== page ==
Star Trek Beyond: The Good, the Bad and the Ugly

I honestly can’t remember, have I became a Star Wars fan, or a Star Trek fan first. Ultimately, it doesn’t matter. I’ve seen it all. The good, the bad and the ugly. Now it’s time to explore the Star Trek Beyond and some of it’s aspects. What makes it special, what makes it to stand out or what makes it a downer. The design, the themes, story directions, canon changes & parallels etc. Spoilers incoming.


– Posters & Theme
The main trio for the movie was utilized perfectly to get the visuals it needs. The variety and the presentation of the theme looks great when combined with Jayla’s look and the old-school poster designs like those from The Motion Picture, The Undiscovered Country and the Generations. Cool stuff!


– Intro
Fresh, unusual, clumsy, spontaneous, awkward and unpredictive with adventure and humor undertone – everything that attempt of diplomacy with alien species every now and then should be. It’s the real adventurous spirit of Star Trek right there!

– 50 for 50
For the enormous 50th anniversary of Star Trek they made exactly 50 new alien species! Fifty! If only we could discover more about them or who they are atleast.

Anton Yelchin plays Chekov in Star Trek Beyond from Paramount Pictures, Skydance, Bad Robot, Sneaky Shark and Perfect Storm Entertainment

– Ship and station design
The design of the ships was already great and fresh to begin with, but in this movie the barrier has been pushed and the new Yorktown looks incredible. It’s the revival of the classic (and one of the oldest) science fiction space city concepts in it’s purest form. Love it!


– Many visually great action scenes
To be honest, Star Trek movies rarely ever achieved pure action adrenaline rush in the greatest form. JJ reboots are compensating in that aspect and this one especially delivers on that front. Clashing of the ships, painfully sharp and effective devastation of the Enterprise, elegant and precise ass-kicking by Jayla, cinematic race through the debrief… All of it is filled with details, highly cinematic and visually stunning.


– Costume design (& sharp dressed men)
All of the costume design in this movie is great. From the brand new Away Team uniforms, casual versions, the new rank based uniforms or jump-suits, all of them are looking great. Plus! You probably don’t remember which clothes Shatner and Kelley wore in their time, but you could however, remember what Kirk and Bones wore in The Voyage Home. In the end of this movie there is a clear and deliberate nod to that. A sharp dressed men indeed.


– Kinda feels like The Original Series
And it’s not unusual, given the fact that in this one, the movie has caught up with The Original Series in the timeline – part-way through the famous five year mission. It is deliberate approach as it can be, and it turned out great. Sure it has it’s flaws but in the long run, the concept and the potential are greater than the execution. If one movie misses something, another one (or the one after that) probably won’t. This is it! This is where the new Star Trek universe truly takes off.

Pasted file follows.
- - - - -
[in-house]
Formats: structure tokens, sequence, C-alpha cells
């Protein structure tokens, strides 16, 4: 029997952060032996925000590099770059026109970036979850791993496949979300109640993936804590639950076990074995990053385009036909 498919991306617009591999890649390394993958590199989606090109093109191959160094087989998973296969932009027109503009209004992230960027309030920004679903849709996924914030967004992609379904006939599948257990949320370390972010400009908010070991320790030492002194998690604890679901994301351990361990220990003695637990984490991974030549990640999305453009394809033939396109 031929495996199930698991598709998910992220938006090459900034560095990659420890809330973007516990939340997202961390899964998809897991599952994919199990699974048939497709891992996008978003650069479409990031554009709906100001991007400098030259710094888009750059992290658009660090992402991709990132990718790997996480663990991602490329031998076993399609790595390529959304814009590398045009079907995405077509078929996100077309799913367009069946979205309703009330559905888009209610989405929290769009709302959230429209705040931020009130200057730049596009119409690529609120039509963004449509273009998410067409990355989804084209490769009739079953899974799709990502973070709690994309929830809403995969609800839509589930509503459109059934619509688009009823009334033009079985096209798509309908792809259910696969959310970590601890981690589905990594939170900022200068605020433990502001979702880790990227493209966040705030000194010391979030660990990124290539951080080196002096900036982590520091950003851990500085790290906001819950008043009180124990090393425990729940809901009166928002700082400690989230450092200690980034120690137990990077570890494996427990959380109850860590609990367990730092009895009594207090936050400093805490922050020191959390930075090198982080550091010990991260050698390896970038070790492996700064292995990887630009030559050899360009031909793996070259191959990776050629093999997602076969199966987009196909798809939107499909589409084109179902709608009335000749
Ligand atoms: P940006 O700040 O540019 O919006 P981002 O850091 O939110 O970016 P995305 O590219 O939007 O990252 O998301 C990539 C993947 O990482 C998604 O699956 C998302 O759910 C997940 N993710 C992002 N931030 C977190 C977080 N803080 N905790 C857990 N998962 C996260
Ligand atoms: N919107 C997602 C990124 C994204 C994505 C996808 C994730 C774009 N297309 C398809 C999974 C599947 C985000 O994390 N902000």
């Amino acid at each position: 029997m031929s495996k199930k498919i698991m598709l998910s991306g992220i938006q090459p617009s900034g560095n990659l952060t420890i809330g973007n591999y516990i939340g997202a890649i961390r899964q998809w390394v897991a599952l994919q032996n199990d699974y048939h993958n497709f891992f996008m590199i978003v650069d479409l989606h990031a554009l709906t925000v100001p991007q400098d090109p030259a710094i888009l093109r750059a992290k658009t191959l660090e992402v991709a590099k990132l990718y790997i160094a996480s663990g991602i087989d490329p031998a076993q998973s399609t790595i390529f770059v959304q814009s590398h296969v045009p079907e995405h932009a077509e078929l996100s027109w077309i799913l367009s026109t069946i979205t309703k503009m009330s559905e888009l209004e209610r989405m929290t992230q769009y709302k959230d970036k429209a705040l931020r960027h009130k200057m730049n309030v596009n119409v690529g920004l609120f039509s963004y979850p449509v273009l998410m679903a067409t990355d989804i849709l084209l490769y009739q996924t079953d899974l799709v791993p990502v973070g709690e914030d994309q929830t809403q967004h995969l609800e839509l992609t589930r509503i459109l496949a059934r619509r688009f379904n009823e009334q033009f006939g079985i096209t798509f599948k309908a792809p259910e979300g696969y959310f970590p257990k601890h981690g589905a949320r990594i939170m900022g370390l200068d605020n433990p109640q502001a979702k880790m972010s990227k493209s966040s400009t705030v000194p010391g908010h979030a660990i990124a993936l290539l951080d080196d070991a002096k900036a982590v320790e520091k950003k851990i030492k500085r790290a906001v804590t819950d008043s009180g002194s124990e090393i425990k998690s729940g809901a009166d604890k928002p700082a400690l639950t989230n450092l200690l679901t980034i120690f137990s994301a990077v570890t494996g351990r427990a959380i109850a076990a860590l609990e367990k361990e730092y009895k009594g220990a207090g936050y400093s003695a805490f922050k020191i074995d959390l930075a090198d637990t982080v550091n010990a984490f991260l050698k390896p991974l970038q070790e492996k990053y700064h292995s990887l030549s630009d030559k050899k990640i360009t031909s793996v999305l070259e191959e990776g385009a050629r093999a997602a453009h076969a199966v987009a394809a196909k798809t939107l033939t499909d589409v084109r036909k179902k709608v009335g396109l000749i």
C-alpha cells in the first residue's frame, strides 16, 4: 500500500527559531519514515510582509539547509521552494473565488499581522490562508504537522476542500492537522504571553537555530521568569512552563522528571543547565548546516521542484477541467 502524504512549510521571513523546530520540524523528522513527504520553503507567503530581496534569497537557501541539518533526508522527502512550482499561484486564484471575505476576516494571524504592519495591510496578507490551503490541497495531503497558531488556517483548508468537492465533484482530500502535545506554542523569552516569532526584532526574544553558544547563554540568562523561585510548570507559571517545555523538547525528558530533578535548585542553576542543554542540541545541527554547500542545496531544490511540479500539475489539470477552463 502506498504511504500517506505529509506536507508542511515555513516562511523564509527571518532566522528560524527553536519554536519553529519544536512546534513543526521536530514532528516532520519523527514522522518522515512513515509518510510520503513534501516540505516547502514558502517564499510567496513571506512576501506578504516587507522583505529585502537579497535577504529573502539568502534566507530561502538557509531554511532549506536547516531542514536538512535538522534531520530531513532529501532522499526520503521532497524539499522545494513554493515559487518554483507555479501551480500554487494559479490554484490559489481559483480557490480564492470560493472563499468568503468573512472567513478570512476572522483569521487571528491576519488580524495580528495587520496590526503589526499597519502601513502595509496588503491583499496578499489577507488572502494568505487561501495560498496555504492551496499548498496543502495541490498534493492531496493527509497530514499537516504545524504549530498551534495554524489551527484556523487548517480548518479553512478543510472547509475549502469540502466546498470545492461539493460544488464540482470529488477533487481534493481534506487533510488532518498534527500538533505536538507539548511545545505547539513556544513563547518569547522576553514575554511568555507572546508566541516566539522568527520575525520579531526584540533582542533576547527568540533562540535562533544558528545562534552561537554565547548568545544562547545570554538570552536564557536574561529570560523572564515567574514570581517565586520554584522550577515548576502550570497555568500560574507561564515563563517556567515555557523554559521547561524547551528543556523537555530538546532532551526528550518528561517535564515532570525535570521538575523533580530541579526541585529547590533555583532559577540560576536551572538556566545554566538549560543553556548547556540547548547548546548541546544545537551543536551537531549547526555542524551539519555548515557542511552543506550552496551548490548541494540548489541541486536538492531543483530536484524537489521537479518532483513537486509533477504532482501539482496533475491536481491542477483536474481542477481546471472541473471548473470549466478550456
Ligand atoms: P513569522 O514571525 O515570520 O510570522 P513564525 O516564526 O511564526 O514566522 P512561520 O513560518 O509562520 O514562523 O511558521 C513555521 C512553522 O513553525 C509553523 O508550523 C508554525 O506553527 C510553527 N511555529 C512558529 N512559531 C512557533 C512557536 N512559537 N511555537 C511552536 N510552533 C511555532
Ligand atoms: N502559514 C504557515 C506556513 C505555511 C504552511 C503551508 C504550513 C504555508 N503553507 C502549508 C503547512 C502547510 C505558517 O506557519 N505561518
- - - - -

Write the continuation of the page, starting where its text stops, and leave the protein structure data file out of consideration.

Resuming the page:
– New Kirk
Although there were some Shatner nods and behaviours here and there, Chris Pine kept going on his own way and here it is most apparent as ever – and it’s great! This Kirk is as adventurous as the old one, but in another way. Old Kirk would’ve get both, Carol Marcus and Jaylah in bed, this one didn’t even attempted to. Old Kirk seems more skillful but also somehow like a superhero, while the New Krik is always human. Being it for better or for worse I like this new one because even if you take the Kirk name out and give him another, he will still be a compelling and interesting character.


– Crew dynamic til the 3rd act
In the third act, as the action ramped up the story quality went down the drain. However! Before that we’ve got a great series of crew dynamic right from the get go. It really selled the theme of people being together for years and being familiar with each other while working. Scotty humorously taunting Kirk as he’s getting away in a torn uniform, Bones being “Mr. Sensitive”, making inappropriate but honest observation, Kirk mentoring Chekov as in the series, then again Scotty meeting up with the new alien member in a fun manner while Bones is paired with his “favorite” green blooded friend, and that is where this movie is at it’s best.

– Bones & Spock banter
Yeah. Whether we remember the original rivalry between “Mr. Sensitive” and “Green blooded, pointy eared bastard” or not, those new ones are as just as fun as ever. Karl and Quinto totally  nailed the chemistry and the performance of those characters. Easily one of the highlights of the movie.

– Translator fix
Ever wondered how all aliens spoke English and never gotten quite used to it? Me too. Thankfully, this movie finally fixed that part and the aliens really spoke their language while the translator made it English in it’s own voice. Sure, it is little awkward like those Russian movie translations (putting one voice over another) but it is the least what a contact with an alien species should be like.


– Hint at expansive universe
Remember Xindi wars or MACO troops? Yeah, the clear reference to the Enterprise series was made (not to mention how Franklin was a remade NX class Federation starship) but even more than that – the hints at the bigger picture were made and I cannot wait to see what’s happening in this new universe of Star Trek.

– Not too much technobabble
Ever since so-called “true Trekkies” started to riot (meaning endless babbling) about reboots not being Star Trek anymore (not to mention Into Darkness period) it began to seem like whatever they do, if it’s not technobabble fest with series of casual walking in and out of rooms or an in-depth tour of a ship engineering, fans will always rant against it. God forbid if we have some fun, it seems. But just think about it for a moment, and look what was the Original Series about, or what were the original movies about. People started taking too seriously (blame TNG) the franchise that even didn’t took itself very seriously in the first place. What about the Tribbles? What about Naked Time? What about going back in time and saving whales? Yeah that happened, and what’s most important – fans actually liked it. Also bare in mind that the timeline of these events is still kinda old and primitive history to the Next generations (TNG, DS9, Voyager and beyond) so there shouldn’t be that much technobabble to begin with. What I personally liked about those old movies and their timeline is exactly that, that they’re more familiar and relatable, therefore often – more fun. Because sometimes, you really only need to hear Kirk say something like “Where’s my damn torpedo!??”